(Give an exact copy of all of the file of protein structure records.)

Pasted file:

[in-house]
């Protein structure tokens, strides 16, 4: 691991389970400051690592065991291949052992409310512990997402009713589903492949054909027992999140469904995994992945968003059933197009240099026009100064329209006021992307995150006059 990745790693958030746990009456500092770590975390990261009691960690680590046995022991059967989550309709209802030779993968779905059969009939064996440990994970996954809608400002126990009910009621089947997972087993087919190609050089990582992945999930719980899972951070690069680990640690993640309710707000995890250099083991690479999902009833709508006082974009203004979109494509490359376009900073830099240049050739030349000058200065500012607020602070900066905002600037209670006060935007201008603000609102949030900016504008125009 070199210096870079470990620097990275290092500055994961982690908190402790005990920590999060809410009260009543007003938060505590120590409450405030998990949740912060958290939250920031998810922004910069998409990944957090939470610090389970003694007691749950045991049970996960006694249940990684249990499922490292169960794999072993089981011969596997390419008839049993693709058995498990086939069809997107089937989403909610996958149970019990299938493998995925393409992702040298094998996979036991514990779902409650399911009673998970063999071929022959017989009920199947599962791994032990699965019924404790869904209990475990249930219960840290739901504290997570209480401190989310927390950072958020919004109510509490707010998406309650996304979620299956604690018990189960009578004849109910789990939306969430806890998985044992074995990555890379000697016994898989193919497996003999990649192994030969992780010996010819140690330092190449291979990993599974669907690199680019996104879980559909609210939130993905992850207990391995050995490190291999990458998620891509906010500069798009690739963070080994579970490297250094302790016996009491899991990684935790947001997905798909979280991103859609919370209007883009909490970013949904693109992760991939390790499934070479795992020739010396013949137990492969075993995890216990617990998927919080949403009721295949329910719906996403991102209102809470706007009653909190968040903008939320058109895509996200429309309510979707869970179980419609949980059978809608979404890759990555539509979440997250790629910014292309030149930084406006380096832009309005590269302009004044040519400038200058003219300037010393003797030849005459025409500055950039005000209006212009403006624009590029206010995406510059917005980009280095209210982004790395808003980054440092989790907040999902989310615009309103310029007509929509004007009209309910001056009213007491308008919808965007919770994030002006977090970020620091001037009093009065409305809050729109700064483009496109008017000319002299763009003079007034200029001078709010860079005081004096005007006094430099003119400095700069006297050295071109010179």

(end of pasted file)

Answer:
[in-house]
């Protein structure tokens, strides 16, 4: 691991389970400051690592065991291949052992409310512990997402009713589903492949054909027992999140469904995994992945968003059933197009240099026009100064329209006021992307995150006059 990745790693958030746990009456500092770590975390990261009691960690680590046995022991059967989550309709209802030779993968779905059969009939064996440990994970996954809608400002126990009910009621089947997972087993087919190609050089990582992945999930719980899972951070690069680990640690993640309710707000995890250099083991690479999902009833709508006082974009203004979109494509490359376009900073830099240049050739030349000058200065500012607020602070900066905002600037209670006060935007201008603000609102949030900016504008125009 070199210096870079470990620097990275290092500055994961982690908190402790005990920590999060809410009260009543007003938060505590120590409450405030998990949740912060958290939250920031998810922004910069998409990944957090939470610090389970003694007691749950045991049970996960006694249940990684249990499922490292169960794999072993089981011969596997390419008839049993693709058995498990086939069809997107089937989403909610996958149970019990299938493998995925393409992702040298094998996979036991514990779902409650399911009673998970063999071929022959017989009920199947599962791994032990699965019924404790869904209990475990249930219960840290739901504290997570209480401190989310927390950072958020919004109510509490707010998406309650996304979620299956604690018990189960009578004849109910789990939306969430806890998985044992074995990555890379000697016994898989193919497996003999990649192994030969992780010996010819140690330092190449291979990993599974669907690199680019996104879980559909609210939130993905992850207990391995050995490190291999990458998620891509906010500069798009690739963070080994579970490297250094302790016996009491899991990684935790947001997905798909979280991103859609919370209007883009909490970013949904693109992760991939390790499934070479795992020739010396013949137990492969075993995890216990617990998927919080949403009721295949329910719906996403991102209102809470706007009653909190968040903008939320058109895509996200429309309510979707869970179980419609949980059978809608979404890759990555539509979440997250790629910014292309030149930084406006380096832009309005590269302009004044040519400038200058003219300037010393003797030849005459025409500055950039005000209006212009403006624009590029206010995406510059917005980009280095209210982004790395808003980054440092989790907040999902989310615009309103310029007509929509004007009209309910001056009213007491308008919808965007919770994030002006977090970020620091001037009093009065409305809050729109700064483009496109008017000319002299763009003079007034200029001078709010860079005081004096005007006094430099003119400095700069006297050295071109010179």